al-Nabi Rubin

al-Nabi Rubin — النبي رُوبِين
Average Elevation
550 m
Distance from Acre
28 km
Year Arab Total
1944/45 * 1000 1000
Land Ownership (1944/45) in dunums
Year Arab Public Total
1944/45 * 12548 6015 18563
Land Use (1944/45) in dunums
Use Arab Public Total
Non-Cultivable & Built-up (Total) *
Use Arab Public Total
Built-up * 112 112
Non-Cultivable ** 8617 6011 14628
8729 6011 14740 (79%)
Cultivable (Total) **
Use Arab Public Total
Plantation and Irrigable * 619 619
Cereal ** 3200 4 3204
3819 4 3823 (21%)

The village stood on a dome–shaped hill about 30 or 40 m higher than the village of Tarbikha, of which it was a satellite; it was about 1 km southeast of Tarbikha. It had a shrine for the prophet (nabi) Rubin . Its population was predominantly Muslim. Tarbikha provided the village with the necessary services. Most of al-Nabi Rubin's land was used for pasture, but grain, olives, and tobacco were grown. In 1944/45 a total of 3,200 dunums of the lands of the three villages (al-Nabi Rubin, Tarbikha, and nearby Suruh) was allotted to cereals; 619 dunums were irrigated or used for orchards.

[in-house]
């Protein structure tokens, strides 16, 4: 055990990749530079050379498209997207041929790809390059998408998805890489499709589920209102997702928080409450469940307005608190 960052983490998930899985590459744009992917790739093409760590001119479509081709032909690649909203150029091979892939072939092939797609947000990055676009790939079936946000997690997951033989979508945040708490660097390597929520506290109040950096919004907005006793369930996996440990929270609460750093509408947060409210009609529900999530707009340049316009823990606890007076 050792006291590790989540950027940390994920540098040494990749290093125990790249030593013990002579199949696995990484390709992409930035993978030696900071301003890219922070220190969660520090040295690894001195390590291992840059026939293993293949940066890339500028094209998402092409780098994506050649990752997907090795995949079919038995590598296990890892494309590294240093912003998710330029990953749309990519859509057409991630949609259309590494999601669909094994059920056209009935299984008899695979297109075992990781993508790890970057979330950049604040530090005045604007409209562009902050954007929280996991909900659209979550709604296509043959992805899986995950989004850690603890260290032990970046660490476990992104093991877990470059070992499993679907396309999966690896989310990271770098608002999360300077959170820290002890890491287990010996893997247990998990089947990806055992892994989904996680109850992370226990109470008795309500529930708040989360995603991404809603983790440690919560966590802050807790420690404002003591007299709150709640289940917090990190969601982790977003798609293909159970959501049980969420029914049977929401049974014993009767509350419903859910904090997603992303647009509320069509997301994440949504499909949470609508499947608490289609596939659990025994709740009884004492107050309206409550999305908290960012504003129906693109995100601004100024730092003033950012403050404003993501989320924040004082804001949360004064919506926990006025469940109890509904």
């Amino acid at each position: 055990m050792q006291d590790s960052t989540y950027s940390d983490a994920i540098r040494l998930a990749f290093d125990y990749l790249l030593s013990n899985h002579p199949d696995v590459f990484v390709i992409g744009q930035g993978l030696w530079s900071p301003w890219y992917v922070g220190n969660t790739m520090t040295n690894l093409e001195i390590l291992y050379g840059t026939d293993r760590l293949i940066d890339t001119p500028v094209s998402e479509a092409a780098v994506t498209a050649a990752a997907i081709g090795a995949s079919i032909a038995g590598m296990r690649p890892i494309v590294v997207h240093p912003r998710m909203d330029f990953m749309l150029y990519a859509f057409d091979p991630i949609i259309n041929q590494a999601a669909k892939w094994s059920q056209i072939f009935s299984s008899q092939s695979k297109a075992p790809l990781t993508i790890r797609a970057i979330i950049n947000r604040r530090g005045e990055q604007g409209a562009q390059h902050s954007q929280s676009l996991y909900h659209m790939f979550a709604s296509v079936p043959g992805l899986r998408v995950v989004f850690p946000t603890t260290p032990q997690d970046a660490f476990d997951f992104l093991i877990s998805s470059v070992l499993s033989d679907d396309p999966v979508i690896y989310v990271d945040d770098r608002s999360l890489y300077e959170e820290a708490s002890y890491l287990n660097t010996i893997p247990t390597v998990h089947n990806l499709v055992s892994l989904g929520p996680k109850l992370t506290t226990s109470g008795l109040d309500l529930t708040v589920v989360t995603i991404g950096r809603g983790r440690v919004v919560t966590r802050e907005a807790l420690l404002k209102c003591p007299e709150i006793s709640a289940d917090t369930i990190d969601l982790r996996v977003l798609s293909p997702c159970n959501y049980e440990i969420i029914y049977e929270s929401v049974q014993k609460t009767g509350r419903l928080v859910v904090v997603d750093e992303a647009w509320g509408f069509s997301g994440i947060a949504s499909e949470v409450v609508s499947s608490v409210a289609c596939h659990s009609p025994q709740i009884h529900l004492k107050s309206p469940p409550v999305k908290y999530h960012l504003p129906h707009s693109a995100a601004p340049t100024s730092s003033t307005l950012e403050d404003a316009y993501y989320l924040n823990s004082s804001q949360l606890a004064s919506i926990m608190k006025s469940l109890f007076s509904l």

Al-Nabi Rubin was one of the villages lying near the Lebanese border that was emptied of its inhabitants in the second week of November 1948. After military operations had ceased, the Israeli army ordered the villagers to cross the border into Lebanon, according to Israeli historian Benny Morris. On 16 November, the commanding officer of the Northern Front, Moshe Carmel, reported to Israeli prime minister David Ben-Gurion that the army "Had been forced for military reasons ... to expel the villages on the border." He explicitly mentioned al-Nabi Rubin.

The settlement of Shomera  was established to the west of the village site in 1949. Even Menachem, established in 1960, is located very close to the village site, on a hill to its west. Kefar Rosenwald, originally named Zar'it and still widely known by that name, was established in 1967 on village land. Shetula , founded in 1969, is also located on village lands.

The shrine of al-Nabi Rubin is all that remains of the village. Cactuses, fig trees, and tall grasses grow on the site, which has been made into a grazing area.